Photos: College's Fall Return is a Lesson in Safety
August 27, 2020 - 01:59 PM
While the start of Mt. SAC's Fall semester (and 2020-2021 school year) involved most students simply returning to their keyboards for more online classes, a small number of students, looking to become essential workers, get to actually return to campus for hands-on training and classes.
Frontline workers in healthcare and first responders are amongst these programs, naturally. But as the record-breaking heat wave that Southern California just endured demonstrates, there are a diverse number of other fields that our society relies on day after day and workers in those fields must continually be supplied by community colleges like Mt. SAC.
The air conditioning (HVAC) and Welding programs are two that have returned to campus. Here, Welding instructor Daniel Londo explains to his class how lectures will be online, with hands-on training on campus. He stressed the importance of arriving early to class.
A series of safety protocols await students when they arrive on campus for their class, so every student should plan on getting to class 10-15 minutes early. Social distancing is strictly enforced at all times. The website https://www.mtsac.edu/health/index.html has all requirements for students and employees, as well as safety procedures everyone should follow to avoid COVID-19.
Every day they will be on campus, students must complete a health screening questionnaire. This can be done before coming to campus.
A temperature check station awaits them next. The one seen here should be the most common. Students merely walk up to what looks like a smartphone to be scanned.
Students sanitize their hands before entering class. These and handwashing stations are abundant in areas where on-campus classes are being held.
Depending on the facility, some instructors will have students wear wristbands to show they have been cleared to be in the lab/classroom.
All buildings have a set directional flow. There will be one door where the building can be entered and one other that will be the exit. It doesn't matter if a student is parked next to the door of a large building and they are running late. Students are instructed to arrive early and enter and exit only through the assigned doors. Disabled students have special accommodations for all these safety protocols.
HVAC workstations have cleaning supplies readily available as students are responsible for disinfecting their workstation after they are done.
EMT instructors thoroughly disinfect equipment that students train on before the next student uses it.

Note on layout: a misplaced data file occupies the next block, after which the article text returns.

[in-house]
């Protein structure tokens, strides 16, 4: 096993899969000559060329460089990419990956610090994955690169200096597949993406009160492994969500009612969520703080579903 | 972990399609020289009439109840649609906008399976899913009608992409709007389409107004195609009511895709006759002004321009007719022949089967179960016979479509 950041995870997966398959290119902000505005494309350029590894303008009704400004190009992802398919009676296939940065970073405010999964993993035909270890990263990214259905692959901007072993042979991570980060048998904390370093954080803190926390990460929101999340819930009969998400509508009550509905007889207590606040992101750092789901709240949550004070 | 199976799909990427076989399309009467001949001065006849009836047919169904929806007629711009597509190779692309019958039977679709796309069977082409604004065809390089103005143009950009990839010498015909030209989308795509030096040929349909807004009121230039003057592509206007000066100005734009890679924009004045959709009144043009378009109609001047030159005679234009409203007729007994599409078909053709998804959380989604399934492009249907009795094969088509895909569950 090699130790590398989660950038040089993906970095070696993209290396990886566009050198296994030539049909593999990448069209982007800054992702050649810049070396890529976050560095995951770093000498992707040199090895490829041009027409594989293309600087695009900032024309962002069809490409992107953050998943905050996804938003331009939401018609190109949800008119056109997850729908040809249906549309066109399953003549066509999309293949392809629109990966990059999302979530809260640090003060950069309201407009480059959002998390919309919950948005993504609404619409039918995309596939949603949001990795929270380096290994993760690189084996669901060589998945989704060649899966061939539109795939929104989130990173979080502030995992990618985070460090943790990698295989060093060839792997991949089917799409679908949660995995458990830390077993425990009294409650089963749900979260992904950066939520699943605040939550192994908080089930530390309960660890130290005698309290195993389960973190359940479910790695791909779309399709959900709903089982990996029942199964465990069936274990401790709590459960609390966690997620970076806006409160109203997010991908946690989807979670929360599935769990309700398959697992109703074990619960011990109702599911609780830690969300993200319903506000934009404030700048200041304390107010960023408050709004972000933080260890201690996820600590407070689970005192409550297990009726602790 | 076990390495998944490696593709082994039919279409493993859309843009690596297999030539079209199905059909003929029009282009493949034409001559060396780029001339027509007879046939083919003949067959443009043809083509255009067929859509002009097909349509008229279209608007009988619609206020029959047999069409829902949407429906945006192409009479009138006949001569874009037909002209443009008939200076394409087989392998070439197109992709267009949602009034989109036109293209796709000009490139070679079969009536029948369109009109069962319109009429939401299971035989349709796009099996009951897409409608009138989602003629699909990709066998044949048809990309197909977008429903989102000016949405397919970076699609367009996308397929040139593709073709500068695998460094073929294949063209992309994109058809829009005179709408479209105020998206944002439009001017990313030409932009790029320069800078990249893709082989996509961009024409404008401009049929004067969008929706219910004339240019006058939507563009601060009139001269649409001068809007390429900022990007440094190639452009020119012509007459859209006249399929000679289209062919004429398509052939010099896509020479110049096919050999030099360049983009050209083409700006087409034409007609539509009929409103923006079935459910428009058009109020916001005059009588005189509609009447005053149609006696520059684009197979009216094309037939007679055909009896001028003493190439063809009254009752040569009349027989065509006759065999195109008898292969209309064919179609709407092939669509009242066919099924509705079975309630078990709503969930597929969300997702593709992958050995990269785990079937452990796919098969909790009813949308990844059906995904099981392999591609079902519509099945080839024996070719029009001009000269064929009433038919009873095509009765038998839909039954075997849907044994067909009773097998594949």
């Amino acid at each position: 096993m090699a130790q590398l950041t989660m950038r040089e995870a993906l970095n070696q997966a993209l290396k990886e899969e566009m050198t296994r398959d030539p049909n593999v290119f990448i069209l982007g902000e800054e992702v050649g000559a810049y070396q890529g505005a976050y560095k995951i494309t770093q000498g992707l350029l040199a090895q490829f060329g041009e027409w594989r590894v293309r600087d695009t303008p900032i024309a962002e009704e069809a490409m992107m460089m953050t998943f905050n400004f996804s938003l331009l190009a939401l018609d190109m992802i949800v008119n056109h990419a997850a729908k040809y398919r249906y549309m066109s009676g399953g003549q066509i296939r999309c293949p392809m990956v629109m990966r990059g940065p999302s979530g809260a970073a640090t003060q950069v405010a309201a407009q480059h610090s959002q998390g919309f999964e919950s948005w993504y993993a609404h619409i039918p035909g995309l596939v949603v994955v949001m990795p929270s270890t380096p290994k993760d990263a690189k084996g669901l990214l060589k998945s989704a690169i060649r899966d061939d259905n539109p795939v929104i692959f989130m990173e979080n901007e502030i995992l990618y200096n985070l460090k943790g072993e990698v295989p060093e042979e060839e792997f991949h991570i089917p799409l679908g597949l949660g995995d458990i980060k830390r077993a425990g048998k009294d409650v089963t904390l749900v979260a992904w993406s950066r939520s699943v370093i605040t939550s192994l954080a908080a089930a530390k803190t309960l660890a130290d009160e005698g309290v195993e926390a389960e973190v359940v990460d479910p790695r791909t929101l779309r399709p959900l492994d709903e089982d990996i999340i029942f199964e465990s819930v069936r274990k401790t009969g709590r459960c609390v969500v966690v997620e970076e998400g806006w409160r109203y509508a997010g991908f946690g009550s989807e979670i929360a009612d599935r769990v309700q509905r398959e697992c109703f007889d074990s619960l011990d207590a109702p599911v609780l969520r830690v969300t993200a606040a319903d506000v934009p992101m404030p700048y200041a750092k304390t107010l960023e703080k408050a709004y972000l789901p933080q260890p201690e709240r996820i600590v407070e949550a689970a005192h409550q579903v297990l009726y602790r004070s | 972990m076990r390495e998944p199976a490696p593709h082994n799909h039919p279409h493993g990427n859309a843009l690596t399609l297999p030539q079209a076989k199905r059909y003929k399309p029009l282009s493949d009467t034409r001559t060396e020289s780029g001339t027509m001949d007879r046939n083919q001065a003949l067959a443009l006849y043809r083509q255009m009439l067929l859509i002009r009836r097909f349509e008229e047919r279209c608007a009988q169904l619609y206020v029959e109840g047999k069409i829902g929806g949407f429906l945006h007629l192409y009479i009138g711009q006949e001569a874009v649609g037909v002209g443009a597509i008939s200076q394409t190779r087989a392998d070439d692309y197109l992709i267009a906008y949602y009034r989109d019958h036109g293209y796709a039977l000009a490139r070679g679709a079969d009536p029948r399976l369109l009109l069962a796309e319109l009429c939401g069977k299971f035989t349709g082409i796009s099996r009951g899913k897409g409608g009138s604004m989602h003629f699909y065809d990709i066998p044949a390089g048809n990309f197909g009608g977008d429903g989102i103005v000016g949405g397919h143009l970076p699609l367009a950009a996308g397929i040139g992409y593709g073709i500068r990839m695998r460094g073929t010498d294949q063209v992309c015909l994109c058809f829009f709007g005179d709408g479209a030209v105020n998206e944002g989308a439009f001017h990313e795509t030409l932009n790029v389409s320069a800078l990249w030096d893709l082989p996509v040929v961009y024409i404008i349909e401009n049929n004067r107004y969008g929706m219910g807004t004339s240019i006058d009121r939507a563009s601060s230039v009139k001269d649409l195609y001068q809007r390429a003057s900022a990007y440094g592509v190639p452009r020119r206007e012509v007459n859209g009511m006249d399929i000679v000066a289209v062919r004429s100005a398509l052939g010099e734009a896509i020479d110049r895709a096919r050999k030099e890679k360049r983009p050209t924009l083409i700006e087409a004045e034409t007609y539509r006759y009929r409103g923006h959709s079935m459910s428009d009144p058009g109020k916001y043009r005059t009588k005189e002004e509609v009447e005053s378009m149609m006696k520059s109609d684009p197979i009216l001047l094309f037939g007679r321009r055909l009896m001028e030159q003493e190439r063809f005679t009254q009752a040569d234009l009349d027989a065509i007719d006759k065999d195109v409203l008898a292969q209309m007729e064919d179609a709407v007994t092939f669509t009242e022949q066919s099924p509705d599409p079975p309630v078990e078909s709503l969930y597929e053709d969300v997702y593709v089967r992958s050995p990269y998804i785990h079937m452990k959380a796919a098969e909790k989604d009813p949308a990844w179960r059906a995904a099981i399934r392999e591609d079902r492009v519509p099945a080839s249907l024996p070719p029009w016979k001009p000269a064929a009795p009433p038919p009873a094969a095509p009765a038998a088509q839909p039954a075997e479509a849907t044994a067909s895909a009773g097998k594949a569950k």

And with all these safety protocols, here is what the current COVID-restricted classroom looks like at Mt. SAC.
Note the ample distance between each student and desk, as well as the additional ventilation system on the far right that was added to this EMT classroom. EMT and three other classes were used as a test run of these safety protocols over the summer intersession. Watch a video about the safety protocols here and another video about those programs can be viewed here.
Plexiglass barriers between stations have been added to the HVAC & Welding computer lab.
And in the training facilities, some workstations are out of use to accommodate social distancing requirements. Classes are limited in size for the space they will be held.
If possible, class may meet outdoors. Here, the Fire Academy goes through its introduction with students on the football practice field.
Biology and other science classes have created lab kits for students to pick-up so their labs can be performed at home. This drive-thru pick up happened on the first day of the Fall semester.
Science professors got a chance to meet their students when the students picked up their lab kits. Normally, they would only ever see their students online.
Other pick-ups of school supplies are happening as well. Students with book vouchers went to the Sac Book Rac to pick up their textbooks as Fall began. Other students may shop the bookstore online and have their textbooks sent to them.
In addition to the science lab kits, as these students are picking up, expect other drive-thru pick-ups for laptop loans and food pantry distributions.
And realistically, it will be a fairly rare sight to see a student on campus this semester.
And thus, the college expects to get very few complaints about parking availability.
All this lack of activity on campus has made a playground for local wildlife. We imagine the abundance of jackrabbits confidently hopping across campus has been a major factor in the enormous size of this hawk found flying in front of building 67A. The college hopes that students will once again be abundant across campus next year, once a vaccine for COVID-19 is able to get Mt. SAC back to its normal operations.